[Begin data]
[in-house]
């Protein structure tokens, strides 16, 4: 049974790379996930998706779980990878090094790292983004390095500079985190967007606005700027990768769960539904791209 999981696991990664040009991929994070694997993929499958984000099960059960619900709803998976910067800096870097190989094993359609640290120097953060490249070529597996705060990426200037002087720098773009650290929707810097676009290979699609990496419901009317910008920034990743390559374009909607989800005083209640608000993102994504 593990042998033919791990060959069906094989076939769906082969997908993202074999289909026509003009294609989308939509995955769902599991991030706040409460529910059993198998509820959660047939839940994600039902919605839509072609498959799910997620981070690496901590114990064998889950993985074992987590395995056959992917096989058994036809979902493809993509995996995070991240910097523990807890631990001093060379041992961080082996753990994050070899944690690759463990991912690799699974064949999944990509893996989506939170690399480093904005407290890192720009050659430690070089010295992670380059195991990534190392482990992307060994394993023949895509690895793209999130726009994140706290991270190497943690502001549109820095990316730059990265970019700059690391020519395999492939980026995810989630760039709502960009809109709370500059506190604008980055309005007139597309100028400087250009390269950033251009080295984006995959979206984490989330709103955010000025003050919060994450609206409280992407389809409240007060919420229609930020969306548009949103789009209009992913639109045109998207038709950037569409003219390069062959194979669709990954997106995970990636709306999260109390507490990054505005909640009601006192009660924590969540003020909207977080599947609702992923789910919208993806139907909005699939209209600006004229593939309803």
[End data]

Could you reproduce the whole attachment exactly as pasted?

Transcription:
[in-house]
């Protein structure tokens, strides 16, 4: 049974790379996930998706779980990878090094790292983004390095500079985190967007606005700027990768769960539904791209 999981696991990664040009991929994070694997993929499958984000099960059960619900709803998976910067800096870097190989094993359609640290120097953060490249070529597996705060990426200037002087720098773009650290929707810097676009290979699609990496419901009317910008920034990743390559374009909607989800005083209640608000993102994504 593990042998033919791990060959069906094989076939769906082969997908993202074999289909026509003009294609989308939509995955769902599991991030706040409460529910059993198998509820959660047939839940994600039902919605839509072609498959799910997620981070690496901590114990064998889950993985074992987590395995056959992917096989058994036809979902493809993509995996995070991240910097523990807890631990001093060379041992961080082996753990994050070899944690690759463990991912690799699974064949999944990509893996989506939170690399480093904005407290890192720009050659430690070089010295992670380059195991990534190392482990992307060994394993023949895509690895793209999130726009994140706290991270190497943690502001549109820095990316730059990265970019700059690391020519395999492939980026995810989630760039709502960009809109709370500059506190604008980055309005007139597309100028400087250009390269950033251009080295984006995959979206984490989330709103955010000025003050919060994450609206409280992407389809409240007060919420229609930020969306548009949103789009209009992913639109045109998207038709950037569409003219390069062959194979669709990954997106995970990636709306999260109390507490990054505005909640009601006192009660924590969540003020909207977080599947609702992923789910919208993806139907909005699939209209600006004229593939309803």